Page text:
At the age of 20, Melissa participated in a month-long art history study abroad course in Europe “It was to immerse ourselves in religious history and art history because they are so closely tied together. So, in these places we were going to see a lot of museums, a lot of cathedrals and basilicas, and places where art had been recorded for centuries, but around there, there’s all this immersion in the food you’re eating and navigating through the city becomes such a big part of it.” She told me about how she found out about the program and then made it happened. “I had learned about the trip when I was going to school at BYU-Idaho. I was taking a class and one of the professors was going to go on the trip and he was starting to talk about it with people and let them know it was going on and it was still 2 or 3 semesters away from happening. The first time he talked about it, I got up after class and said ‘I want to do that. How do I do that?’ and so from that moment I was planning and preparing to go on the trip. I worked while I was going to school, but I actually took off a semester so that I could work and save money for the trip. I worked 2 jobs. One of them was semi-part-time, it was almost full time and the other one was full time. That’s all I did was work and sleep and barely that. I felt like it was amazing because I knew that the things I was going to see and do, like, I had made that happen. Do you know what I mean? Nobody else made that happen, I made that happen. I look back on it, and it’s one of those things where it’s like ‘that was me’.
“Hands down it was one of the best experiences I have ever had… We were gone for just over a month.” When asked about the details of the program, Melissa explained to me that the program began with 3 weeks on campus at BYU-Idaho for the classroom portion of the course, then moved onto the month-long study abroad through Europe. “[During the 3 weeks on campus] We went to class all day as a group. There was a total of 50 people. I think there was a total of 30-something students, then the professors, a lot of times the professor’s wife, and then if they had, their children. There was probably like 6 or 8 kids that came with us and the rest of us were adults.” For the month-long study abroad experience they started in Rome, Italy, then traveled to Florence, Venice, Padua, and Ravenna all within Italy. They then drove through the Alps, in and out of Slovenia and Slovakia, then onto Austria, Poland, Germany, and then back to Austria. Along the way, they stopped in other smaller countries like Luxemburg and Lichtenstein. Following that, they spent a few days in and just outside of Paris, France including a trip to Mont Saint Michel, along the beaches of Normandy, took a ferry from Caen to Dover, and then on to Canterbury and London. When describing her time at Mont Saint Michel, Melissa says “Victor Hugo, he said the tide would go out like a galloping horse, so it would move really fast, so it used to be really dangerous to move back and forth between [the island and mainland].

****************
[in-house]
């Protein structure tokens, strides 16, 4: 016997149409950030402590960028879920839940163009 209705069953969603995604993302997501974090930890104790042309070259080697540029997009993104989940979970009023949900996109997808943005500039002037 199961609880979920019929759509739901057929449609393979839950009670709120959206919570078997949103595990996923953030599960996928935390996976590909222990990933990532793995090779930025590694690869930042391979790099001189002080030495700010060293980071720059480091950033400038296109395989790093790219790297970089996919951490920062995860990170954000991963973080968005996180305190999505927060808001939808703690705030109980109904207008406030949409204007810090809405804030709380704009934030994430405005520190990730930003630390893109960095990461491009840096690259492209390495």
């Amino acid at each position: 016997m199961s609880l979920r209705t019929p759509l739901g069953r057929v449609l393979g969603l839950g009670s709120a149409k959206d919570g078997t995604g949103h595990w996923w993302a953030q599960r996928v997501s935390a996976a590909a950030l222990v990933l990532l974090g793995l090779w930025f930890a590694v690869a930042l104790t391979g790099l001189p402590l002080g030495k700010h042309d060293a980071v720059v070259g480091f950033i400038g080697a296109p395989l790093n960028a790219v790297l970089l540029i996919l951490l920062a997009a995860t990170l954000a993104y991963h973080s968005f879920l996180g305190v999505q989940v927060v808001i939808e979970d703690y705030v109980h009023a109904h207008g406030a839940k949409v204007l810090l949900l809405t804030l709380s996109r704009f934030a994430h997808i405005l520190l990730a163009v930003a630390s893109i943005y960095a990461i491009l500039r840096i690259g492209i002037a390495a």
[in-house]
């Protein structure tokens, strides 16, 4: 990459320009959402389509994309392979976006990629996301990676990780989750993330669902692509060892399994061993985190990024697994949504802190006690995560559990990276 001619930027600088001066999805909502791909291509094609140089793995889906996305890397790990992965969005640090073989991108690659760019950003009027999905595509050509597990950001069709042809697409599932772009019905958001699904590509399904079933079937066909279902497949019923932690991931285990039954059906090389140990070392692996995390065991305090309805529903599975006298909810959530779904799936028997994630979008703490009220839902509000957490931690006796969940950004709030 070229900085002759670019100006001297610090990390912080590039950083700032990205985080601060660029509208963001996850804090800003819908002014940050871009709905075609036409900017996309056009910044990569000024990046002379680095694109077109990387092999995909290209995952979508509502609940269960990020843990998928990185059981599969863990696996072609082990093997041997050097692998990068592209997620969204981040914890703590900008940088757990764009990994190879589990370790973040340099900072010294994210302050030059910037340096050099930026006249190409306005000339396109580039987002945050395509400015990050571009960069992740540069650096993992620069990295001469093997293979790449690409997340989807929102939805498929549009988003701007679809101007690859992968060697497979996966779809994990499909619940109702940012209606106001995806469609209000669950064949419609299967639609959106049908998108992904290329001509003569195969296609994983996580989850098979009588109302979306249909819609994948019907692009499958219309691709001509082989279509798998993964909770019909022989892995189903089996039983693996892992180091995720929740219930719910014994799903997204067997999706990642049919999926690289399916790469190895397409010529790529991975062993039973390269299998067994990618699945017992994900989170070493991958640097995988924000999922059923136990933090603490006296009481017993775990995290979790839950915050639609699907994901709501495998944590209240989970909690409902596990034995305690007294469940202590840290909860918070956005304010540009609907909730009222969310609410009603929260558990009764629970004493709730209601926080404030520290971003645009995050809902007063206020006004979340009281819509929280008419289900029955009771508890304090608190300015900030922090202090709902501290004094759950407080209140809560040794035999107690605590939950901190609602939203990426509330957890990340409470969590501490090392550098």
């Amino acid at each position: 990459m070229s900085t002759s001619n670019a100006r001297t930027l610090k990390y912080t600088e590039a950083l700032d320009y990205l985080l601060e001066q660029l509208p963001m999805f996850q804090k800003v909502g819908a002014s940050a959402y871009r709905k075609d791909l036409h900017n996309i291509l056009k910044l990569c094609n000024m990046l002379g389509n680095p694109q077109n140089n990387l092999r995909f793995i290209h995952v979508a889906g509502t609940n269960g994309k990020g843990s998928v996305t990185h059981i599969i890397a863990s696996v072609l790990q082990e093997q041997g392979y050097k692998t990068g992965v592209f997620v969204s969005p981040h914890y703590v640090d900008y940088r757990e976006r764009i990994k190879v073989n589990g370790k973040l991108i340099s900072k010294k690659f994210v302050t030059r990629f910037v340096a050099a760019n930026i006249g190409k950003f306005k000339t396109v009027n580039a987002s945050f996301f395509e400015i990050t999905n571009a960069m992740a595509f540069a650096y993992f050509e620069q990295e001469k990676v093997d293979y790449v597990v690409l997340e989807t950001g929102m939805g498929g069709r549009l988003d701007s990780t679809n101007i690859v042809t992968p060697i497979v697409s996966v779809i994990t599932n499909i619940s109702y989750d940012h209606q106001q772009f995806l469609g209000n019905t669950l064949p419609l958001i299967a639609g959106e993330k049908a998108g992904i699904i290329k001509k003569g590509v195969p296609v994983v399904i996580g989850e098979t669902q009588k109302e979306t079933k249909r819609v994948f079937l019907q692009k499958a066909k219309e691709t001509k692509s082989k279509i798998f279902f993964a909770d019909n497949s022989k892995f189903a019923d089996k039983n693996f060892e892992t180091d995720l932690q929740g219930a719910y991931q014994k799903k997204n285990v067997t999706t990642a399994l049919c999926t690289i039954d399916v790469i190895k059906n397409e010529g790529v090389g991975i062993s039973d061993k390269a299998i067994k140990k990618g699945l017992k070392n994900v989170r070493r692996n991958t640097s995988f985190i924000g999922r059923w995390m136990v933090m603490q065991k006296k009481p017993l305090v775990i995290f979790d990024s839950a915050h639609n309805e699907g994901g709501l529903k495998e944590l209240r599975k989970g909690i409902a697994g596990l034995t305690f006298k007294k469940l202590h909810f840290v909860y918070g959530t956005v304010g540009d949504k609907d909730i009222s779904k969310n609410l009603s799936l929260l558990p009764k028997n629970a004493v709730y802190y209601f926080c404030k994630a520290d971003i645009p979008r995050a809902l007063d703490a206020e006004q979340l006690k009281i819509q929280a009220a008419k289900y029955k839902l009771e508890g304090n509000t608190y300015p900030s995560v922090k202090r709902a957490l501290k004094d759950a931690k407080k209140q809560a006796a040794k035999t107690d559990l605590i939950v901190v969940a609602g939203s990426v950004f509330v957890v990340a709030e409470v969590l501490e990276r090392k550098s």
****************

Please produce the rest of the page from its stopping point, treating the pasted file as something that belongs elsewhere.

“I showed up for the first day and I realized one of my old roommates from my first semester of college was going. And it was awesome because I hadn’t seen her in a long time. She’d gone on a mission and it’d been several years since we’d really been in each other’s lives on a daily basis, but we were able to pick up and then that was the only person I knew. Every other person was new. I sat down, and I didn’t sit by anybody I knew but by the end of the class, I mean, some of those people, I probably will be friends with the rest of my life. There’s others that I wish we’d kept in touch, but for a big part of my life, we were really good friends…A lot of the time, even though we’d go somewhere in this big group, but it hardly ever felt like we were moving in this big group. The only time I ever felt like that was when we were getting on and off the public transportation ‘cause were would be like ‘Oh no, so-and-so’s still standing there’. The rest of the time, you were with 3 or 4 people. They kind of broke us up into these group and that’s who you were with most of the time. But even then, like the Louvre, it’s ginormous, and there’s so much to see and I think the majority of the time, I was with 1 or 2 other people. So you kind of start to feel like ‘I’ve got my support group’, so you feel really brave, and it doesn’t matter if you speak the language. And so, like I said ‘Oh, ya, I can definitely speak French or German’, so you try, and it’s fun because sometimes you’re totally shot down ‘like I don’t know what you’re saying and you need to stop’ and other times they’re just so happy that you’re trying that they go out of their way to help. I never really felt like the stereotypes [were true for the whole country] like, ‘Oh the French are standoffish’. I think there’s always people that are going to prove the point, and there’s always people that are going to stand out in the opposite way. I felt like even though we were Americans, we were silly, and we were loud and had big smiles, we were still welcomed into all of these places, and I felt like I wanted to go back. I never felt turned away. I guess that’s something I’ve tried to take home with me too; You never know somebody’s story, you just don’t want to turn somebody away, because you just don’t know.”